Section 506 of the Bankruptcy Code provides, in relevant part:
(a) An allowed claim of a creditor secured by a lien on property in which the estate has an interest, or that is subject to setoff under section 533 of this title, is a secured claim to the extent of the value of such creditor's interest in the estate's interest in such property, or to the extent of the amount subject to setoff, as the case may be, and is an unsecured claim to the extent that the value of such creditor's interest or the amount so subject to setoff is less than the amount of such allowed claim. Such value shall be determined in light of the purpose of the valuation and of the proposed disposition or use of such property, and in conjunction with any hearing on such disposition or use or on a plan affecting such creditor's interest.
(d) To the extent that a lien secures a claim against the debtor that is not an allowed secured claim, such lien is void, unless--
(1) such claim was disallowed only under section 502(b) (5) or 502(e) of this title; or
(2) such claim is not an allowed secured claim due only to the failure of any entity to file a proof of such claim under section 501 of this title.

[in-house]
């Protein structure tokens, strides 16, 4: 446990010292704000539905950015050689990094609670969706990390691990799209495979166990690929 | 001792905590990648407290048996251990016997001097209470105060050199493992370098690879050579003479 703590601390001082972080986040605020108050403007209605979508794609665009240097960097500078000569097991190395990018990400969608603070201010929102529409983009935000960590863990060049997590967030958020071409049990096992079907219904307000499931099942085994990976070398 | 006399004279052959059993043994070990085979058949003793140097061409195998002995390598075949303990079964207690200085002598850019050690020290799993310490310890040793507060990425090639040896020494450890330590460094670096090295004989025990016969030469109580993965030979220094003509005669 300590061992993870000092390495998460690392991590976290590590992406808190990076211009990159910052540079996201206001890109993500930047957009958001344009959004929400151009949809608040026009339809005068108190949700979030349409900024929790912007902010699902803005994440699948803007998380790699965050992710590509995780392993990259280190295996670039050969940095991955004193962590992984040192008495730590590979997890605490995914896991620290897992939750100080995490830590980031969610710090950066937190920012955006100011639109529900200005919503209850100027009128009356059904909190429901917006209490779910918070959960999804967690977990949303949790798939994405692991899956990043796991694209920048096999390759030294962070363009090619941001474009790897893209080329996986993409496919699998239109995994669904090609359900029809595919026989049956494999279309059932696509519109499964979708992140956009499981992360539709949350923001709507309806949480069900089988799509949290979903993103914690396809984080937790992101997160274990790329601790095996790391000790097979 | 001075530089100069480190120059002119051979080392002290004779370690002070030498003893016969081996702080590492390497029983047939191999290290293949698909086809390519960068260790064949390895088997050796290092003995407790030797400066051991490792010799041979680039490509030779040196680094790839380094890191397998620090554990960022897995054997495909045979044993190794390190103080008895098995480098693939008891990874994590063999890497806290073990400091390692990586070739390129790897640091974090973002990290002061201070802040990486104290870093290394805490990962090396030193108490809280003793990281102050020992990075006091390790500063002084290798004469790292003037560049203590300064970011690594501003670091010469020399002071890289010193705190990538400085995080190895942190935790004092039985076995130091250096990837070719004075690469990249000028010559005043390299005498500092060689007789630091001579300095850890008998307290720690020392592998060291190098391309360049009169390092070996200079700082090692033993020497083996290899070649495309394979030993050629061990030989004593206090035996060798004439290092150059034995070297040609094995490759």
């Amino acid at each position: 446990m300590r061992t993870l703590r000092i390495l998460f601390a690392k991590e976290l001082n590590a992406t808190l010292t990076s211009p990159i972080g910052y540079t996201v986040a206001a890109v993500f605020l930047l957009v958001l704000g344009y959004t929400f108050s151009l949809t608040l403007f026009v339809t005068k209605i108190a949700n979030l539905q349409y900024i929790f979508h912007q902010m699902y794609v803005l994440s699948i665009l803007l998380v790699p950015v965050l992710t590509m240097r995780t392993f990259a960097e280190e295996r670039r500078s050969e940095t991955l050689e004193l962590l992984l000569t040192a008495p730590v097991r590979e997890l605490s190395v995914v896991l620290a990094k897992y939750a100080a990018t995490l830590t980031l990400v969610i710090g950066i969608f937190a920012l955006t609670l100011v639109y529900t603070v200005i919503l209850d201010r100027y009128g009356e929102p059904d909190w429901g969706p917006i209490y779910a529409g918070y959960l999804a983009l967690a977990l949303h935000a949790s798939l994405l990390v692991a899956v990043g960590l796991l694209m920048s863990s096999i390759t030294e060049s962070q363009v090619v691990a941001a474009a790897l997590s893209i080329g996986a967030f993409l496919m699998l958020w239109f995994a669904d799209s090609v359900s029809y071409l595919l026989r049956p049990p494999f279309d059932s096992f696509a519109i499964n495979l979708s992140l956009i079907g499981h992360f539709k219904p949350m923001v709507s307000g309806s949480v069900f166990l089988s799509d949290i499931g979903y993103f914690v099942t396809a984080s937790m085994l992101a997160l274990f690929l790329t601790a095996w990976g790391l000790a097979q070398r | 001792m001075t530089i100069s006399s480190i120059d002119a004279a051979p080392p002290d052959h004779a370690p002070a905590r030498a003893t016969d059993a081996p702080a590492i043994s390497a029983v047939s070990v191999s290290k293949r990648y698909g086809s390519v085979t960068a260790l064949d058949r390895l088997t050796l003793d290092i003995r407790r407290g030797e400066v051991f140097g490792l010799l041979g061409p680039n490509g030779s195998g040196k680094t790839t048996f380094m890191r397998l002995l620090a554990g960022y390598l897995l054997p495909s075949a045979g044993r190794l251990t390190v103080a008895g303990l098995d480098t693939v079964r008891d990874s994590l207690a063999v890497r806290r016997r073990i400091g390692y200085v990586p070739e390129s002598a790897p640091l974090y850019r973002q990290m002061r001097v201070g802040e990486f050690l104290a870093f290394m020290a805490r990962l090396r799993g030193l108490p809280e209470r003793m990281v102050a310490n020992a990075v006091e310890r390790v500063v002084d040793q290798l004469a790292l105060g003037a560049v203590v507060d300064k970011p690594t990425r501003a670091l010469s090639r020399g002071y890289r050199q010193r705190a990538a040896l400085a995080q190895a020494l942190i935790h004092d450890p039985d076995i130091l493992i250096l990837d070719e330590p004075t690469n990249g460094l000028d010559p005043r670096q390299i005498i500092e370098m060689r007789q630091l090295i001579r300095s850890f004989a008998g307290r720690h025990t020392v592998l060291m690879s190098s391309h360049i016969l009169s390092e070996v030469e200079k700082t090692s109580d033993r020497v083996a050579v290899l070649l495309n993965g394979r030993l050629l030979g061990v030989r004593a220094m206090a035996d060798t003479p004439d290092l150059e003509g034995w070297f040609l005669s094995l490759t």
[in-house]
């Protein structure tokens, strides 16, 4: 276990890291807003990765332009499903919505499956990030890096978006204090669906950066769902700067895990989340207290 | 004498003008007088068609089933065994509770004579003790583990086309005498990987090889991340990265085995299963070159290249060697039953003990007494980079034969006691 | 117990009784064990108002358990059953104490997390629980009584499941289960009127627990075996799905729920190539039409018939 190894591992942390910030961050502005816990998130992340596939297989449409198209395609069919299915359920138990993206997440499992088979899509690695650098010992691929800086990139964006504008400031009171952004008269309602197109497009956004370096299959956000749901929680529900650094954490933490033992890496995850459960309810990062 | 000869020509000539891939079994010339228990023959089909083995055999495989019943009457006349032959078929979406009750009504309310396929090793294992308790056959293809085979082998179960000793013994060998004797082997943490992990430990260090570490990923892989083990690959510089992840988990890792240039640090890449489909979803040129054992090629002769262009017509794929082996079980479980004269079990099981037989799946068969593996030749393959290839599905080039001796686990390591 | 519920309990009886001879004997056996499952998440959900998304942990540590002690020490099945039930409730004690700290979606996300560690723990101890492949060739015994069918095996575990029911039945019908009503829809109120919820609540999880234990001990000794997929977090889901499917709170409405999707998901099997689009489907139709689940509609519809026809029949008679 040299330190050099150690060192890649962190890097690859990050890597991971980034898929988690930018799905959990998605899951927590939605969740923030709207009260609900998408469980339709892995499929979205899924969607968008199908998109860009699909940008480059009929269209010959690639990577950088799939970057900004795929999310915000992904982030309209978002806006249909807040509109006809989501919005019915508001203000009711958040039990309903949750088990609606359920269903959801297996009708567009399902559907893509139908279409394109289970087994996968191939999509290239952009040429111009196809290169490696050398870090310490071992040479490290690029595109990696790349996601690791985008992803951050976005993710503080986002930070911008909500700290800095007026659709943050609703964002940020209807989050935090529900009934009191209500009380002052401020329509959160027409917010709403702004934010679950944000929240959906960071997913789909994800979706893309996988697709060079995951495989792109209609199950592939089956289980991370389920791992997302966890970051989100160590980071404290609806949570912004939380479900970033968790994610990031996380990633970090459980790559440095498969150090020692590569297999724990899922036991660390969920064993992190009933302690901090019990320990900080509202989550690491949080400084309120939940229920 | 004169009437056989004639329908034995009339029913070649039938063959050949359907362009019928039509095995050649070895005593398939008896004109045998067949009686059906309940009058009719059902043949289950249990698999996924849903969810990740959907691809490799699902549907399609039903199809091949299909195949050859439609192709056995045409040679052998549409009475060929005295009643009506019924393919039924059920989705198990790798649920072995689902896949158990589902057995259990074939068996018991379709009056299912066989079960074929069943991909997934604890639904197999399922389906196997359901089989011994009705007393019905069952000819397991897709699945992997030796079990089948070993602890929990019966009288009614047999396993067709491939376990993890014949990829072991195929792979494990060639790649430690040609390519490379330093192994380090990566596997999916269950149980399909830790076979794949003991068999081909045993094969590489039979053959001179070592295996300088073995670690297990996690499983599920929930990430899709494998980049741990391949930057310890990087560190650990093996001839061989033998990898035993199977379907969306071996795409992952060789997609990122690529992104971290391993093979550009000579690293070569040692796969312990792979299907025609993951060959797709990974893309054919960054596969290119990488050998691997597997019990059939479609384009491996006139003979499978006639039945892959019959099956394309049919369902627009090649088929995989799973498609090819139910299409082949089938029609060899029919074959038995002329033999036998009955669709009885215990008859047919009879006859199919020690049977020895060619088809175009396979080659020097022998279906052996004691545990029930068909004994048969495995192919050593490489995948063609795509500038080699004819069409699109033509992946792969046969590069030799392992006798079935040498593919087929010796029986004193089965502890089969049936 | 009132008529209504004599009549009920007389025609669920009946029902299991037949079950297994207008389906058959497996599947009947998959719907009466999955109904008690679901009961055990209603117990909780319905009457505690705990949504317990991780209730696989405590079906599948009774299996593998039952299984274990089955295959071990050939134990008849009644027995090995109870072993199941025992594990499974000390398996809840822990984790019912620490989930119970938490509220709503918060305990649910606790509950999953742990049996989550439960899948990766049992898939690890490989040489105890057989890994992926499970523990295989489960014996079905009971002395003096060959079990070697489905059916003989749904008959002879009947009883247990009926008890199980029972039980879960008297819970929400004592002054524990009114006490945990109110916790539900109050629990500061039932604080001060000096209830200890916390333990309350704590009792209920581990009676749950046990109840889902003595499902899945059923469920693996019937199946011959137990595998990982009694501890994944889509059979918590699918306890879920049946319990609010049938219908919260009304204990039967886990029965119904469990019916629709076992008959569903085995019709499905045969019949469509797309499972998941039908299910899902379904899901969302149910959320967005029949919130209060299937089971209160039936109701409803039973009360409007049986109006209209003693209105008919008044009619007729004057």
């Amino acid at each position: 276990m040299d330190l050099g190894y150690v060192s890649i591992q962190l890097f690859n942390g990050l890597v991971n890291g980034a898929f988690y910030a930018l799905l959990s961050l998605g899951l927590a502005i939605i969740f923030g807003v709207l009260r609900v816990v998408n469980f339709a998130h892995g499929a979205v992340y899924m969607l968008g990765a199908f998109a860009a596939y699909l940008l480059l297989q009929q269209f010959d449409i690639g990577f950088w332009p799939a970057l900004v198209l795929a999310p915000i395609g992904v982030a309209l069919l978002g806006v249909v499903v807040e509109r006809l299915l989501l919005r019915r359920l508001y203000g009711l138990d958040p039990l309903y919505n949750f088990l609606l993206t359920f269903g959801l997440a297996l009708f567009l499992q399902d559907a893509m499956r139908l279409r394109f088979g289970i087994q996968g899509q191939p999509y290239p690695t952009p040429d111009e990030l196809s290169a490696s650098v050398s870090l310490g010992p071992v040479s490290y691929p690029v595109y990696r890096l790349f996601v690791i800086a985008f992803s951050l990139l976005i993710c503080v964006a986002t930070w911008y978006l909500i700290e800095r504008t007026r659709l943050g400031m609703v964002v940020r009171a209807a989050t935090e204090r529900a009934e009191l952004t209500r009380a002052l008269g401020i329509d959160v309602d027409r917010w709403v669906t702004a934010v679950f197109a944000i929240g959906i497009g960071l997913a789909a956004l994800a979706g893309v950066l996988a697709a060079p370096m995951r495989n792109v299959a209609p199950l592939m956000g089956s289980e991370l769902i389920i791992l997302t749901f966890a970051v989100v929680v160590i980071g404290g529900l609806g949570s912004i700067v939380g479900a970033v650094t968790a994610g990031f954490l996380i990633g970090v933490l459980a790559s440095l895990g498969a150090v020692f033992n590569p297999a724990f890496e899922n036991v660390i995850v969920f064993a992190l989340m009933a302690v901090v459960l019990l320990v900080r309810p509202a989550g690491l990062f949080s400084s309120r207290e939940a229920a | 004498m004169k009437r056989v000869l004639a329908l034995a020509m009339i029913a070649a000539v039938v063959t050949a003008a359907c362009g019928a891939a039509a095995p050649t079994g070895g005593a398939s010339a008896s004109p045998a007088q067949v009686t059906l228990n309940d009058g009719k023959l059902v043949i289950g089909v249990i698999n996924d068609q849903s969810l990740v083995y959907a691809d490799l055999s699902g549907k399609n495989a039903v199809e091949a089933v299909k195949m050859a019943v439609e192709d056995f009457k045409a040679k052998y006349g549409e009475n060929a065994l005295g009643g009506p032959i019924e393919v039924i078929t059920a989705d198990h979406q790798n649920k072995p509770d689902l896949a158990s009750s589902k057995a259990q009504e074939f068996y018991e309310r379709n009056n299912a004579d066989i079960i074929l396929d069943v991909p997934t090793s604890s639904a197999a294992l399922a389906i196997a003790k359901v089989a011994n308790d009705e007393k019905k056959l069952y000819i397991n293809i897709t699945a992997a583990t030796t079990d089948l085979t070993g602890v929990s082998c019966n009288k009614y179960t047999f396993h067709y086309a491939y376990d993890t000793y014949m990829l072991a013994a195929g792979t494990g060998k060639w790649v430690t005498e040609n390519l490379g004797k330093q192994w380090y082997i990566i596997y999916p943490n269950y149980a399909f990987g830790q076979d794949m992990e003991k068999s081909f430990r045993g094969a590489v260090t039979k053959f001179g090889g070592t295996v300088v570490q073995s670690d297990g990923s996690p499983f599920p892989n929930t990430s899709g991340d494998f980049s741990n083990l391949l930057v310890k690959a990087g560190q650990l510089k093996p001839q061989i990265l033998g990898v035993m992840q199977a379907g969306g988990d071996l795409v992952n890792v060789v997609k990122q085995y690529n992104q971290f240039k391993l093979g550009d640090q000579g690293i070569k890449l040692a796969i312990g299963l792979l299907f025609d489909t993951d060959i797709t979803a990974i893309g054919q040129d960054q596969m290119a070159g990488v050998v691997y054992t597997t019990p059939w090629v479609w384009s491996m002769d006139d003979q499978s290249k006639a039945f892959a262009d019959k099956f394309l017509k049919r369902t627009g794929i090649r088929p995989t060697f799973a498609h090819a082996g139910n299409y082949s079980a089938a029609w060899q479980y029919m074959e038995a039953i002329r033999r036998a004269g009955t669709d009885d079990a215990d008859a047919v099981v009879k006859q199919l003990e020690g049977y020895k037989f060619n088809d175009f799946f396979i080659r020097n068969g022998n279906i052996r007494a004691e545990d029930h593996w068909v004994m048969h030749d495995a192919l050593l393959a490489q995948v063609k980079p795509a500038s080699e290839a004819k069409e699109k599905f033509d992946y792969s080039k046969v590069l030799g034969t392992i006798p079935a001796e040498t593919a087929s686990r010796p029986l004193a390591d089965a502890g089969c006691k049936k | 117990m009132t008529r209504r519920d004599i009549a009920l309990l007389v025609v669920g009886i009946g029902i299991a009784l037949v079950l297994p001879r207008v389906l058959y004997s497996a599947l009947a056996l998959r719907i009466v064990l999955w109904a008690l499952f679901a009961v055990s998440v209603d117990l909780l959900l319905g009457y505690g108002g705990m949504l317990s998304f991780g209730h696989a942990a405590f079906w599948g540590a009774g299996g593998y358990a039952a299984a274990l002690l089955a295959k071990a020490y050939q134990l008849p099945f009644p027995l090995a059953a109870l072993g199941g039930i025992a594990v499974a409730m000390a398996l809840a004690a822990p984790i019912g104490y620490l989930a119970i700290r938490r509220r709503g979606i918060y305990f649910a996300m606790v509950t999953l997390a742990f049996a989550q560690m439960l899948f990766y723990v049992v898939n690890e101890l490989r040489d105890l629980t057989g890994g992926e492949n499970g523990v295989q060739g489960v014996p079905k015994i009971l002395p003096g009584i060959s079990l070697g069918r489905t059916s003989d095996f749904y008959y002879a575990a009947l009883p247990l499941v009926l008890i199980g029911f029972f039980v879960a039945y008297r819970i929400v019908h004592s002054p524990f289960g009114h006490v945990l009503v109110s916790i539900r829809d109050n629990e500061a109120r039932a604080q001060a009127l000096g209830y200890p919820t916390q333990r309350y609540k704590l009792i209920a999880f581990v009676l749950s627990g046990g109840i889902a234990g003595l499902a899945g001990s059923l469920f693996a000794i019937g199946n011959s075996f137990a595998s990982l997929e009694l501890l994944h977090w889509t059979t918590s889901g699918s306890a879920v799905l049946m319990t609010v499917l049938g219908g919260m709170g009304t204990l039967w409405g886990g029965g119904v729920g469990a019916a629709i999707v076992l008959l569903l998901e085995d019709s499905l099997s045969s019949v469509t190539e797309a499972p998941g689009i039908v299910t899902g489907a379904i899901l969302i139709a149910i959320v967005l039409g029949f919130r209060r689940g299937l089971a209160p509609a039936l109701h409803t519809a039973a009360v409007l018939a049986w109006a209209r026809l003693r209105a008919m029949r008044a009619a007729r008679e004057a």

11 U.S.C.A. Sec. 506(a), (d) (West 1979 & Supp.1989).3
The Gaglias rely on what they contend is the plain meaning of Secs. 506(a) and 506(d). They assert that Sec. 506(a) bifurcates a secured creditor's claim into a secured and an unsecured component, with the claim secured to the extent that the creditor may look to the underlying collateral. See United States v. Ron Pair Enter., --- U.S. ----, 109 S. Ct. 1026, 1029, 103 L. Ed. 2d 290 (1989) ("Subsection (a) of Sec. 506 provides that a claim is secured only to the extent of the value of the property on which the lien is fixed; the remainder of that claim is considered unsecured.") (footnote omitted); In re Lewis, 875 F.2d 53, 56 (3d Cir. 1989) (similar analysis of Sec. 506). The SBA would therefore have a secured claim for the difference between the market value of the property and the remaining amount of the first mortgage, with the rest of its claim unsecured. The unsecured portion, the Gaglias argue, is then void under Sec. 506(d). The Gaglias contend that the SBA would receive the same amount if the property were liquidated and that lien avoidance simply duplicates the results of a forced sale.